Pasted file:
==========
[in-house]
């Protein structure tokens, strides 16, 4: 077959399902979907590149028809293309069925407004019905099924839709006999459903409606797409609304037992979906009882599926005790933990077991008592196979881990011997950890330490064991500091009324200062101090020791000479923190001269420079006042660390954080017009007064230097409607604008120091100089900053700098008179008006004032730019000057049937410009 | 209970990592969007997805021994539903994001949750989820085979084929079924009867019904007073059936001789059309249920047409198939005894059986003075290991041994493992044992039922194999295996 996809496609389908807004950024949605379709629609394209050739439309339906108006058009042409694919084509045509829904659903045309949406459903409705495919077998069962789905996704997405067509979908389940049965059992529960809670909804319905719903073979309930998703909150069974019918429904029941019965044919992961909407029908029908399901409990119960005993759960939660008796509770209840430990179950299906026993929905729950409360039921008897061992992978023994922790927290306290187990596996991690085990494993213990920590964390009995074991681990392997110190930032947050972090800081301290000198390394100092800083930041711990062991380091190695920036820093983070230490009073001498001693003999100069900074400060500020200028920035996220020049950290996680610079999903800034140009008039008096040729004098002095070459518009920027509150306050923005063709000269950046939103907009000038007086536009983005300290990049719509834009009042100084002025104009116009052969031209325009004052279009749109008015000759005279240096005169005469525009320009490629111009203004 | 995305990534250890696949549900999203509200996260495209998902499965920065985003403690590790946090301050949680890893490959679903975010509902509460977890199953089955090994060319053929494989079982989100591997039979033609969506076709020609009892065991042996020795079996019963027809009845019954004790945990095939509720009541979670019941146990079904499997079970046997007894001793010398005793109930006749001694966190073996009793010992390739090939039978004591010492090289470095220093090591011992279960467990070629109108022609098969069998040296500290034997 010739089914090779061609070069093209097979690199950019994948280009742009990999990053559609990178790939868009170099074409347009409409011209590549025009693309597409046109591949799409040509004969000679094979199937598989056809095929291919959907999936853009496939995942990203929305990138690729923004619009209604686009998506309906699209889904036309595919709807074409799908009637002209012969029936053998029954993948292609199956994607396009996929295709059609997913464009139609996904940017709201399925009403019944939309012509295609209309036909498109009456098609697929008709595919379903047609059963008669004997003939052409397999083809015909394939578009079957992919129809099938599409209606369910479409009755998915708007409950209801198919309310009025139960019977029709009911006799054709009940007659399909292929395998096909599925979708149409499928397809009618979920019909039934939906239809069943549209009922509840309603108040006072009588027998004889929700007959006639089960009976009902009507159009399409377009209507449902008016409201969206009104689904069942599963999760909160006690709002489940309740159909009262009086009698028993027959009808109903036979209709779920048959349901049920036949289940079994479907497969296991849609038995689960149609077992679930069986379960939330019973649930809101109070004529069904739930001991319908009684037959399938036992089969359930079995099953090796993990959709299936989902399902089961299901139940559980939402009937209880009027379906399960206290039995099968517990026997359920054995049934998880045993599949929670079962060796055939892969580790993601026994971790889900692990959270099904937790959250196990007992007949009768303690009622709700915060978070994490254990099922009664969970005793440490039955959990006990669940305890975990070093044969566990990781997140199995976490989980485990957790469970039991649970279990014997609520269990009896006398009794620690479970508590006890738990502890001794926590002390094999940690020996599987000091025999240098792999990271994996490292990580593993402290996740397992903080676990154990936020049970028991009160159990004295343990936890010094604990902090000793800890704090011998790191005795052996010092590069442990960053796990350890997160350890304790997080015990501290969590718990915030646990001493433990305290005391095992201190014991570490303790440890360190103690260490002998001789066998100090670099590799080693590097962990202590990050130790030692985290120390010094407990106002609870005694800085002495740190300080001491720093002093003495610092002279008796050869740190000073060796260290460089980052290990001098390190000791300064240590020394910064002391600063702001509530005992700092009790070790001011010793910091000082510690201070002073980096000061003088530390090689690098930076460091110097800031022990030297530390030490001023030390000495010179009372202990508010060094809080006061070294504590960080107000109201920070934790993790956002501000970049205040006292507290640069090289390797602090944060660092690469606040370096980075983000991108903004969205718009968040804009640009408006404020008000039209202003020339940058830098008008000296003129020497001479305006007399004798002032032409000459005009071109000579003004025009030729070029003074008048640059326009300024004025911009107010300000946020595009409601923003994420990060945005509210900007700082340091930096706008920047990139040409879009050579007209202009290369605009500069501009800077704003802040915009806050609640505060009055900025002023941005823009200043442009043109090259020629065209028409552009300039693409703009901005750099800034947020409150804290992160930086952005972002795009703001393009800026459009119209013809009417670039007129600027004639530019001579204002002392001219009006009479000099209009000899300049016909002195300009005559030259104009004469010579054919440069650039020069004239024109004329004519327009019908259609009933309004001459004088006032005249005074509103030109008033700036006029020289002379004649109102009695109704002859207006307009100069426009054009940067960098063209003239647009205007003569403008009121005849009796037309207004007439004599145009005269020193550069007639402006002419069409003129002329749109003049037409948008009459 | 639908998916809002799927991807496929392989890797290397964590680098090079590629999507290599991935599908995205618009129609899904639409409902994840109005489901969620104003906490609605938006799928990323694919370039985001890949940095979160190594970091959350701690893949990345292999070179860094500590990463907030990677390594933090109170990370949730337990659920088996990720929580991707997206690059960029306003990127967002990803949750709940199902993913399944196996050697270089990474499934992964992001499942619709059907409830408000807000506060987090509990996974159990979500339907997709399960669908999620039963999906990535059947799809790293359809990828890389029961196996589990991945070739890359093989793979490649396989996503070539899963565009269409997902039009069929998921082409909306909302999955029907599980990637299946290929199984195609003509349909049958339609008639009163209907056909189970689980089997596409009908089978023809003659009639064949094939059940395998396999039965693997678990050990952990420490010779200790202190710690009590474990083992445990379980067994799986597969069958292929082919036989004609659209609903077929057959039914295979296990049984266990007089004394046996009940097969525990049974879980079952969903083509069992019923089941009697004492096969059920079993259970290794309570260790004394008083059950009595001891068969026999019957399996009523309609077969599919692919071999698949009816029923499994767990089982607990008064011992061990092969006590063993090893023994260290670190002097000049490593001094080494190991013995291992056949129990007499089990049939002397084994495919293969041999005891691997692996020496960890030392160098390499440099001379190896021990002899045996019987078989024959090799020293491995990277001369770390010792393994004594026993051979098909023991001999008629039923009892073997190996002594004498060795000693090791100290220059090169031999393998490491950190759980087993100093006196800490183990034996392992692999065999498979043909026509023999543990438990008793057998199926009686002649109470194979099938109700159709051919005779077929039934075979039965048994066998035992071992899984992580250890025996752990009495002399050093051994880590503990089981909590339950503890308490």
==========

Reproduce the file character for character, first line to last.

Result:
[in-house]
């Protein structure tokens, strides 16, 4: 077959399902979907590149028809293309069925407004019905099924839709006999459903409606797409609304037992979906009882599926005790933990077991008592196979881990011997950890330490064991500091009324200062101090020791000479923190001269420079006042660390954080017009007064230097409607604008120091100089900053700098008179008006004032730019000057049937410009 | 209970990592969007997805021994539903994001949750989820085979084929079924009867019904007073059936001789059309249920047409198939005894059986003075290991041994493992044992039922194999295996 996809496609389908807004950024949605379709629609394209050739439309339906108006058009042409694919084509045509829904659903045309949406459903409705495919077998069962789905996704997405067509979908389940049965059992529960809670909804319905719903073979309930998703909150069974019918429904029941019965044919992961909407029908029908399901409990119960005993759960939660008796509770209840430990179950299906026993929905729950409360039921008897061992992978023994922790927290306290187990596996991690085990494993213990920590964390009995074991681990392997110190930032947050972090800081301290000198390394100092800083930041711990062991380091190695920036820093983070230490009073001498001693003999100069900074400060500020200028920035996220020049950290996680610079999903800034140009008039008096040729004098002095070459518009920027509150306050923005063709000269950046939103907009000038007086536009983005300290990049719509834009009042100084002025104009116009052969031209325009004052279009749109008015000759005279240096005169005469525009320009490629111009203004 | 995305990534250890696949549900999203509200996260495209998902499965920065985003403690590790946090301050949680890893490959679903975010509902509460977890199953089955090994060319053929494989079982989100591997039979033609969506076709020609009892065991042996020795079996019963027809009845019954004790945990095939509720009541979670019941146990079904499997079970046997007894001793010398005793109930006749001694966190073996009793010992390739090939039978004591010492090289470095220093090591011992279960467990070629109108022609098969069998040296500290034997 010739089914090779061609070069093209097979690199950019994948280009742009990999990053559609990178790939868009170099074409347009409409011209590549025009693309597409046109591949799409040509004969000679094979199937598989056809095929291919959907999936853009496939995942990203929305990138690729923004619009209604686009998506309906699209889904036309595919709807074409799908009637002209012969029936053998029954993948292609199956994607396009996929295709059609997913464009139609996904940017709201399925009403019944939309012509295609209309036909498109009456098609697929008709595919379903047609059963008669004997003939052409397999083809015909394939578009079957992919129809099938599409209606369910479409009755998915708007409950209801198919309310009025139960019977029709009911006799054709009940007659399909292929395998096909599925979708149409499928397809009618979920019909039934939906239809069943549209009922509840309603108040006072009588027998004889929700007959006639089960009976009902009507159009399409377009209507449902008016409201969206009104689904069942599963999760909160006690709002489940309740159909009262009086009698028993027959009808109903036979209709779920048959349901049920036949289940079994479907497969296991849609038995689960149609077992679930069986379960939330019973649930809101109070004529069904739930001991319908009684037959399938036992089969359930079995099953090796993990959709299936989902399902089961299901139940559980939402009937209880009027379906399960206290039995099968517990026997359920054995049934998880045993599949929670079962060796055939892969580790993601026994971790889900692990959270099904937790959250196990007992007949009768303690009622709700915060978070994490254990099922009664969970005793440490039955959990006990669940305890975990070093044969566990990781997140199995976490989980485990957790469970039991649970279990014997609520269990009896006398009794620690479970508590006890738990502890001794926590002390094999940690020996599987000091025999240098792999990271994996490292990580593993402290996740397992903080676990154990936020049970028991009160159990004295343990936890010094604990902090000793800890704090011998790191005795052996010092590069442990960053796990350890997160350890304790997080015990501290969590718990915030646990001493433990305290005391095992201190014991570490303790440890360190103690260490002998001789066998100090670099590799080693590097962990202590990050130790030692985290120390010094407990106002609870005694800085002495740190300080001491720093002093003495610092002279008796050869740190000073060796260290460089980052290990001098390190000791300064240590020394910064002391600063702001509530005992700092009790070790001011010793910091000082510690201070002073980096000061003088530390090689690098930076460091110097800031022990030297530390030490001023030390000495010179009372202990508010060094809080006061070294504590960080107000109201920070934790993790956002501000970049205040006292507290640069090289390797602090944060660092690469606040370096980075983000991108903004969205718009968040804009640009408006404020008000039209202003020339940058830098008008000296003129020497001479305006007399004798002032032409000459005009071109000579003004025009030729070029003074008048640059326009300024004025911009107010300000946020595009409601923003994420990060945005509210900007700082340091930096706008920047990139040409879009050579007209202009290369605009500069501009800077704003802040915009806050609640505060009055900025002023941005823009200043442009043109090259020629065209028409552009300039693409703009901005750099800034947020409150804290992160930086952005972002795009703001393009800026459009119209013809009417670039007129600027004639530019001579204002002392001219009006009479000099209009000899300049016909002195300009005559030259104009004469010579054919440069650039020069004239024109004329004519327009019908259609009933309004001459004088006032005249005074509103030109008033700036006029020289002379004649109102009695109704002859207006307009100069426009054009940067960098063209003239647009205007003569403008009121005849009796037309207004007439004599145009005269020193550069007639402006002419069409003129002329749109003049037409948008009459 | 639908998916809002799927991807496929392989890797290397964590680098090079590629999507290599991935599908995205618009129609899904639409409902994840109005489901969620104003906490609605938006799928990323694919370039985001890949940095979160190594970091959350701690893949990345292999070179860094500590990463907030990677390594933090109170990370949730337990659920088996990720929580991707997206690059960029306003990127967002990803949750709940199902993913399944196996050697270089990474499934992964992001499942619709059907409830408000807000506060987090509990996974159990979500339907997709399960669908999620039963999906990535059947799809790293359809990828890389029961196996589990991945070739890359093989793979490649396989996503070539899963565009269409997902039009069929998921082409909306909302999955029907599980990637299946290929199984195609003509349909049958339609008639009163209907056909189970689980089997596409009908089978023809003659009639064949094939059940395998396999039965693997678990050990952990420490010779200790202190710690009590474990083992445990379980067994799986597969069958292929082919036989004609659209609903077929057959039914295979296990049984266990007089004394046996009940097969525990049974879980079952969903083509069992019923089941009697004492096969059920079993259970290794309570260790004394008083059950009595001891068969026999019957399996009523309609077969599919692919071999698949009816029923499994767990089982607990008064011992061990092969006590063993090893023994260290670190002097000049490593001094080494190991013995291992056949129990007499089990049939002397084994495919293969041999005891691997692996020496960890030392160098390499440099001379190896021990002899045996019987078989024959090799020293491995990277001369770390010792393994004594026993051979098909023991001999008629039923009892073997190996002594004498060795000693090791100290220059090169031999393998490491950190759980087993100093006196800490183990034996392992692999065999498979043909026509023999543990438990008793057998199926009686002649109470194979099938109700159709051919005779077929039934075979039965048994066998035992071992899984992580250890025996752990009495002399050093051994880590503990089981909590339950503890308490």